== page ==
OPINION: A member of the class speaks back

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Companies large and small are trying to "establish a presence" on the Internet. But in many cases, all they seem to be doing is putting static print ads in an interactive environment.

I am your target audience. I'm a 'Net-savvy 18-to-34-year-old male. I want information. I want it to look nice, and I want to have fun while I'm getting it.

As Advertising Age's Interactive Media & Marketing intern last summer I saw a lot of commercial Web sites. I saw a lot of good college tries and a lot of "professionally" done sites that aren't hitting the mark.

Take Rogaine.

There is nothing here that isn't on the brand's TV spots or print ads. The copy even seems to read the same. Was there a need for this on the Web? Would anyone ever think to look on the Web for this kind of information? Would anyone spend much time here even if they found it, since they've probably heard it all before?

Speaking as someone who, as both a 'Net-head and a balding-head, couldn't be more their target audience: I'm still not interested.

The reason is that it fails to take advantage of the medium. Rogaine presents you with information and expects you to passively read it. It's about as interactive as physically turning pages. There is no way to interact with the Rogaine people other than an 800-number. In short, there is nothing to draw me further into this site, and that is a missed opportunity.

Here's another example:

Ticketmaster plans to offer a service that many people would like to be able to do online: buy tickets for events. It isn't yet available, but the site is still valuable for anyone who has ever bought a ticket. Ticketmaster took good content, refreshed it and gave it a good look and some great interactive tools.

Of course, they don't answer their e-mail, which is a problem.

If you offer some form of feedback forum for your readers to respond to you, respond to them. I want a human to answer my mail. I don't want "Thank you for sending mail to customer-service.ticketmaster.com. A real person will read your message in due course."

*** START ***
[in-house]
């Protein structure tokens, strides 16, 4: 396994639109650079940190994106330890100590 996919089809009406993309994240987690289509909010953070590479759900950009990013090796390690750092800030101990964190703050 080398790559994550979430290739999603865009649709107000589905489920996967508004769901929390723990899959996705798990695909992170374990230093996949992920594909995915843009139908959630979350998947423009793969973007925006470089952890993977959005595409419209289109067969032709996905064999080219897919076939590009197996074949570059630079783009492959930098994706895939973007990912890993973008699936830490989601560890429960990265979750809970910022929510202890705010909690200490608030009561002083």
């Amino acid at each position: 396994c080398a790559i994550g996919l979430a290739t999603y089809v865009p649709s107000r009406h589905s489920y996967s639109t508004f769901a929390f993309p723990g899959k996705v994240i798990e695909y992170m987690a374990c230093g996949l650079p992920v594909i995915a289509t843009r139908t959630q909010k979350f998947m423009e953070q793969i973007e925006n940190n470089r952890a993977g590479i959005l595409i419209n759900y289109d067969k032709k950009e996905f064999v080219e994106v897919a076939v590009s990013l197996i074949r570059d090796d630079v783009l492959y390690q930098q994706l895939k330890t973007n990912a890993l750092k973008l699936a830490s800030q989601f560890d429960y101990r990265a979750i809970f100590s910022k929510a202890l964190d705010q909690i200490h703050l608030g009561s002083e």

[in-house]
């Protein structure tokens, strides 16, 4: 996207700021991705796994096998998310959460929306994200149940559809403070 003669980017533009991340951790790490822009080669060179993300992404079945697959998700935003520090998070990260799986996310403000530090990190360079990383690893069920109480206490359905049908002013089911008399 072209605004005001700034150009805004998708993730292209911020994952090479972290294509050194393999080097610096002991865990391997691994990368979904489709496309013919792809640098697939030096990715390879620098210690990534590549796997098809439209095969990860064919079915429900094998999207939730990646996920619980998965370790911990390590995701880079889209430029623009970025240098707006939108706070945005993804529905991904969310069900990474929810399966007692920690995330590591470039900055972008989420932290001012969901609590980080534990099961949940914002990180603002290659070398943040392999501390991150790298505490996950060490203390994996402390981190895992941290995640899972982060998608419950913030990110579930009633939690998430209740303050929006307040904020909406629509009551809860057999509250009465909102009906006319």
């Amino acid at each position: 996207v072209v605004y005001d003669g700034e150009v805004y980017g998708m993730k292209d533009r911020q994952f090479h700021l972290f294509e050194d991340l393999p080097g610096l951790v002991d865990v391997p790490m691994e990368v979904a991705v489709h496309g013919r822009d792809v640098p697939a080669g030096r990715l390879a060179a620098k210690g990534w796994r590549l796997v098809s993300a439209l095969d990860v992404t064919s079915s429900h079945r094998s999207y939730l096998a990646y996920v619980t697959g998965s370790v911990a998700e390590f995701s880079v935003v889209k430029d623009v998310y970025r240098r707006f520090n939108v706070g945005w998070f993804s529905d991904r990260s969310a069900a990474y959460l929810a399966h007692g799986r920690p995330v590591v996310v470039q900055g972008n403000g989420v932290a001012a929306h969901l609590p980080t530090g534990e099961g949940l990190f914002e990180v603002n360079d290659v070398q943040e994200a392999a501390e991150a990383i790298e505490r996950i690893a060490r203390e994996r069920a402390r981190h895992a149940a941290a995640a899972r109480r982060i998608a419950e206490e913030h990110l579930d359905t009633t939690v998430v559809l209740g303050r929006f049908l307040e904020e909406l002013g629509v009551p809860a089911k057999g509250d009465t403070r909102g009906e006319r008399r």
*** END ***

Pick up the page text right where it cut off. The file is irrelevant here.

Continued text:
Notice that it never says that a real person will get back to you.

Want more examples? The Saturn site has never sent me the paper pamphlet I asked for months ago. This is a brand targeted right at me, yet their idea of "Communicate with Saturn" is "You've probably already noticed that Saturn doesn't have an e-mail address--yet. We're working on it, but we're waiting to list an e-mail address until we can promise a speedy, personal response. In the meantime, we do have toll-free numbers ..."

This site has existed for months. There is no excuse for this.

Still want my advice? Here goes:

First, realize that the Web is an incredible and still developing new medium. If you're going to do it, do it right. Spend some time surfing, find what you like, find what works for you, then talk to some Web designers.

You're talkin' 'bout my generation, but talk with us too.

Matt is a senior at Northwestern University. You can find his Web pages at http://charlotte.acns.nwu.edu/charm/, or you can e-mail him at mattc@nwu.edu. He checks his mail every two minutes and responds to it almost as often.

Copyright November 1995 Crain Communications Inc.

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